Essay contest benefits local non-profits
Published 12:30 pm Thursday, March 23, 2023
When Random Acts of Kindness Week was celebrated in Winchester, it sparked an idea among organizers to keep the ripple moving forward.
A group of George Rogers Clark High School students and Baker Intermediate School have been officially named and celebrated for their written word.
Owen Rainey and Ruthie Houston of George Rogers Clark High School, as well as Coltin Duncan and Elayna Smart of Baker Intermediate School were recognized for their essays.
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As a result, funds were received by their two favorite charities – STRIDE, and the Marco Shemwell Foundation.
“It just shows the love of the community,” said Brett Cheuvront, who helped organize the essay contest. “The kids understand it and want to give back.”
Several weeks ago, Cheuvront and fellow Winchester residents – including Whitney Leggett and LaShana Harney – first met to discuss Random Acts of Kindness Week ideas.
While Mayor JoEllen Reed officially proclaimed Feb. 14-20 as Random Acts of Kindness Week, an online Facebook page was also formed to allow individuals to share ideas for showing kindness.
The Hall Coffee and Social Club and Clark County Public Library also provided books and resources about the topic.
Through an anonymous donor, the team received a $10,000 donation to be used in the essay contest involving Clark County Public Schools.
Among 50 essays, two victors were chosen from GRC and BIS, with a first-place award of $3,000 and a second-place award of $2,000 going to a charity of each student’s choice.
At GRC, the first-place winner was Owen Rainey, while Ruthie Houston finished strong in second place.
Both agreed to donate to the non-profit organization STRIDE, which stands for Supporting Therapeutic Recreation for Individuals with Disabilities Everyday.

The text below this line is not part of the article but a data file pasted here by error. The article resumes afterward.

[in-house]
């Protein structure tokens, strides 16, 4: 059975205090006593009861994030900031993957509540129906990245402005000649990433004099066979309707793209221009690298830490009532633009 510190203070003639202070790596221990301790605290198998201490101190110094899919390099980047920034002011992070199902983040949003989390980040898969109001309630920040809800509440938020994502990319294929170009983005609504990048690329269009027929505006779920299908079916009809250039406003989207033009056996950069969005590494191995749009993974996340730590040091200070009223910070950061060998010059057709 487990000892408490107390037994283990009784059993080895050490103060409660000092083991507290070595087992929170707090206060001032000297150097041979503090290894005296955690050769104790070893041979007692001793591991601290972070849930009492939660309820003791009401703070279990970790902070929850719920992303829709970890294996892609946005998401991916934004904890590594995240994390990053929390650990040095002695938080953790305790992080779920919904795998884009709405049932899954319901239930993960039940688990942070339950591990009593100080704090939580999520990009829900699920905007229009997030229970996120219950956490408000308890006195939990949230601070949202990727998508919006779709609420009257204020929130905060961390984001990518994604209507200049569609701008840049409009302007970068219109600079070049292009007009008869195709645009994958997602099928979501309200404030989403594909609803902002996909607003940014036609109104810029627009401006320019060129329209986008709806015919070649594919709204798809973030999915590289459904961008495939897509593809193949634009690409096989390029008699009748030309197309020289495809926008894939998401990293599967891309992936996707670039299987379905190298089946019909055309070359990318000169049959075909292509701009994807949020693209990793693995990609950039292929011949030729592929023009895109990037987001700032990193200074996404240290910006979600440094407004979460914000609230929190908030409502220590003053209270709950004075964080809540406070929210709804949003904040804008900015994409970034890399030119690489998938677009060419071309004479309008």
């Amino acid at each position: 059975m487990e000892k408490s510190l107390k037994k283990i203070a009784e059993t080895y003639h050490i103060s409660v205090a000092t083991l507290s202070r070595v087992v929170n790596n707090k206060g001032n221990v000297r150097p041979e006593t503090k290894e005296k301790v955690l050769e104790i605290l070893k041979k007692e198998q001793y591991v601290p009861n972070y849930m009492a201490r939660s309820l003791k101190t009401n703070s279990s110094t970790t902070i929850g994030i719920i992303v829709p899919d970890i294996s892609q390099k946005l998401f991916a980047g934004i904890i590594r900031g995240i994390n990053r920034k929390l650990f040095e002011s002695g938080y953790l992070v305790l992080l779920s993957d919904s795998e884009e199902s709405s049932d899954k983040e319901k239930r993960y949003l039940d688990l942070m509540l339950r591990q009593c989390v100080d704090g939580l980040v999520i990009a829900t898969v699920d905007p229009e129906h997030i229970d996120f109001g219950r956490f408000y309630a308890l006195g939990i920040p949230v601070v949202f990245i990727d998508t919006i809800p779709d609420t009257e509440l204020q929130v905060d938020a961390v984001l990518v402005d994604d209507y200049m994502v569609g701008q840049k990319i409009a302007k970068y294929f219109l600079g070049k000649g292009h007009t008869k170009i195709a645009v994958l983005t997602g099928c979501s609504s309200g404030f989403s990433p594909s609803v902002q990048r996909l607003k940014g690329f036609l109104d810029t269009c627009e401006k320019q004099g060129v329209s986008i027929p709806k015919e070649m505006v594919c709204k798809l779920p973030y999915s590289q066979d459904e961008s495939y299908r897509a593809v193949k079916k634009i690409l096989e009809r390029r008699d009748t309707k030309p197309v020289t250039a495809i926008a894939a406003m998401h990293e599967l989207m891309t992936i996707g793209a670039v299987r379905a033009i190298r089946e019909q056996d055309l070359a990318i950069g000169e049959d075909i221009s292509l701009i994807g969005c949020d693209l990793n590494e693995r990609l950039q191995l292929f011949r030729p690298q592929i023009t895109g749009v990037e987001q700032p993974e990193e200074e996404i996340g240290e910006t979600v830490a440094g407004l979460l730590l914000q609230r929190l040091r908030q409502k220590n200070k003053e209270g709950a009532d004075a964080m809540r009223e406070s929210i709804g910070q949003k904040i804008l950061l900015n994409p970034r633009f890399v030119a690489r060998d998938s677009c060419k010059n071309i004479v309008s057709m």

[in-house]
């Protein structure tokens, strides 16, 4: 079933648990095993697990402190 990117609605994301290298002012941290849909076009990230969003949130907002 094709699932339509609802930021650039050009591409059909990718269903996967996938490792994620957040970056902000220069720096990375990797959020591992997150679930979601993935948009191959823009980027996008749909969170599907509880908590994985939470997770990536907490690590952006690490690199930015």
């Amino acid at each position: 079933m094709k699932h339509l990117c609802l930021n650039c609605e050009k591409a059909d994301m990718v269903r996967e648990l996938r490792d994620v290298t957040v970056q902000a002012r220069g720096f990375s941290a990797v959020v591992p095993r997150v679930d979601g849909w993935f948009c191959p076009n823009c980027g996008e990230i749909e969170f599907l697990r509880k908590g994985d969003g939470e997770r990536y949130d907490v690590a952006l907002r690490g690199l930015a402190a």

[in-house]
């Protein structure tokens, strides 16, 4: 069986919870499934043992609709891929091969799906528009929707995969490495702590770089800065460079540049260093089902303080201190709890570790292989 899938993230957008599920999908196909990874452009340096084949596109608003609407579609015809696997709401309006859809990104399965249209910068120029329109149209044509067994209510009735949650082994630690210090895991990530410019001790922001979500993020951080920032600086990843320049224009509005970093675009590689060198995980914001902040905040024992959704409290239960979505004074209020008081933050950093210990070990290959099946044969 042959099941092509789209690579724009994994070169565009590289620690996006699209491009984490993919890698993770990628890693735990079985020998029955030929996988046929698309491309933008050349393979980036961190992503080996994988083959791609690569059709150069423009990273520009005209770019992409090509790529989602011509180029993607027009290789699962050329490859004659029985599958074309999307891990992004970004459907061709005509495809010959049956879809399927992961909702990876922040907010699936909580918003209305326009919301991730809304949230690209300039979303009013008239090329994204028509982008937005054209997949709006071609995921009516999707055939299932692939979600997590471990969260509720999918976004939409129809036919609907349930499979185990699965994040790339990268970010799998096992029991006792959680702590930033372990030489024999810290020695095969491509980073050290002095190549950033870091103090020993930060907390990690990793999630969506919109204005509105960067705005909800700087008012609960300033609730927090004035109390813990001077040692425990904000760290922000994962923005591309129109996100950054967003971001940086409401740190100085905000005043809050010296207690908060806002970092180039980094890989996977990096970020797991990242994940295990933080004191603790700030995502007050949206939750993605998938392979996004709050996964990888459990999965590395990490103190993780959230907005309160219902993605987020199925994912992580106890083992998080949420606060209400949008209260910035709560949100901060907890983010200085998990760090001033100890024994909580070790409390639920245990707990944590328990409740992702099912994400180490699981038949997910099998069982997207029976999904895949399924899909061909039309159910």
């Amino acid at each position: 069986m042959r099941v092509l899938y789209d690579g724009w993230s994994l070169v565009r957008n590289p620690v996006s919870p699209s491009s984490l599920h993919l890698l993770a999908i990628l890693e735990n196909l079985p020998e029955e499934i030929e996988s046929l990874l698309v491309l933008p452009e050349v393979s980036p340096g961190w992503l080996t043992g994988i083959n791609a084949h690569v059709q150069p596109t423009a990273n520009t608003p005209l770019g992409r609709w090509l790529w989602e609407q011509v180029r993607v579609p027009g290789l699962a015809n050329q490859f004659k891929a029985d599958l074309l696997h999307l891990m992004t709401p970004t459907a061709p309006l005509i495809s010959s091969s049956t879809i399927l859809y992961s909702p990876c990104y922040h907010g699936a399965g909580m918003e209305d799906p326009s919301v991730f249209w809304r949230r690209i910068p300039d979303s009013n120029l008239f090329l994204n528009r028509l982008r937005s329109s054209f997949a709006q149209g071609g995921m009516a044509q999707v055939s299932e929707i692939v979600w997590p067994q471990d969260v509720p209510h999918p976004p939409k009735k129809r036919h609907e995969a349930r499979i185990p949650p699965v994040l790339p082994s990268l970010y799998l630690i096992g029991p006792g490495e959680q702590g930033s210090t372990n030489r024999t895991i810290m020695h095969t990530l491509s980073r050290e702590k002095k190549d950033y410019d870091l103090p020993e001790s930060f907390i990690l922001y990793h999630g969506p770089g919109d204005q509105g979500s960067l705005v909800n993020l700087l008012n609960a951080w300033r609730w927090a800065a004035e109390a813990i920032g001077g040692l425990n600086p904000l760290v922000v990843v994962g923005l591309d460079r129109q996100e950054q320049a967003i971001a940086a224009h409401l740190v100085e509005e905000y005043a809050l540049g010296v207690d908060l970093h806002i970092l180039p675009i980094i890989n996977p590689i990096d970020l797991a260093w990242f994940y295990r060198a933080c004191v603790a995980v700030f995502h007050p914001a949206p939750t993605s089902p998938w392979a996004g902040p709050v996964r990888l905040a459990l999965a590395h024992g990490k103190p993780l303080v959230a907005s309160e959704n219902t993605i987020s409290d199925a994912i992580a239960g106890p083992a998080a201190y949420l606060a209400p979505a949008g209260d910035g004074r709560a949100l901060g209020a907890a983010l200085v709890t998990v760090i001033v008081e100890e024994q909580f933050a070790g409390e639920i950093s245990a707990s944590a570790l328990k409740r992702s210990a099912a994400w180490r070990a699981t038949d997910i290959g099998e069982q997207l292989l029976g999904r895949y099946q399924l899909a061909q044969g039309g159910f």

“I’m proud that STRIDE has played a role for them, and hopefully forming their opinions on the role of folks with disabilities,” said Darren Diguette, Executive Director of STRIDE. “We’re not here today if it wasn’t for a caring community that saw this was a need.”
While Houston wrote her essay on the positive connection she shares with her younger sister, whom she describes as “probably the kindest person I’ve ever met,” Rainey’s was about the support he received during his first varsity athletic experience.
“I feel like even just being involved in this is really cool because we’re giving the community an example of people doing things out of their way just to be nice to somebody,” he said.
After Tuesday’s festivities at GRC, Baker Intermediate School students had their turn to shine on Wednesday morning.
With Principal Josh Mounts present, Elayna Swart and Coltin Duncan received $3,000 and $2,000, respectively.
Both chose to donate to the Marco Shemwell Foundation.
The non-profit organization was founded by Ben and Liz Shemwell after their four-year-old son, Marco, tragically died in an auto-related accident.
“It’s really cool to know that the students know us, and they remember us, and they’ve been, hopefully, positively impacted by us in some way,” said Liz Shemwell.
“I think that’s really nice when different people in different organizations will get involved within the community [and] have a mutual mindset towards showing kindness to others,” said Ben Shemwell.
One of the ways the Shemwells hope to use funds is to provide birthday boxes that can be used at the schools, both through the end of this year and hopefully into next.
Swart’s essay mentioned trying to put others ahead of herself when needing to do house cleaning, while Duncan’s included several examples – such as serving at a local food kitchen.
It is a positive step forward for today’s youth.
“I think that’s encouraging when you see how young people perceive kindness and start thinking about those things and how their actions can positively impact other people,” said Leggett.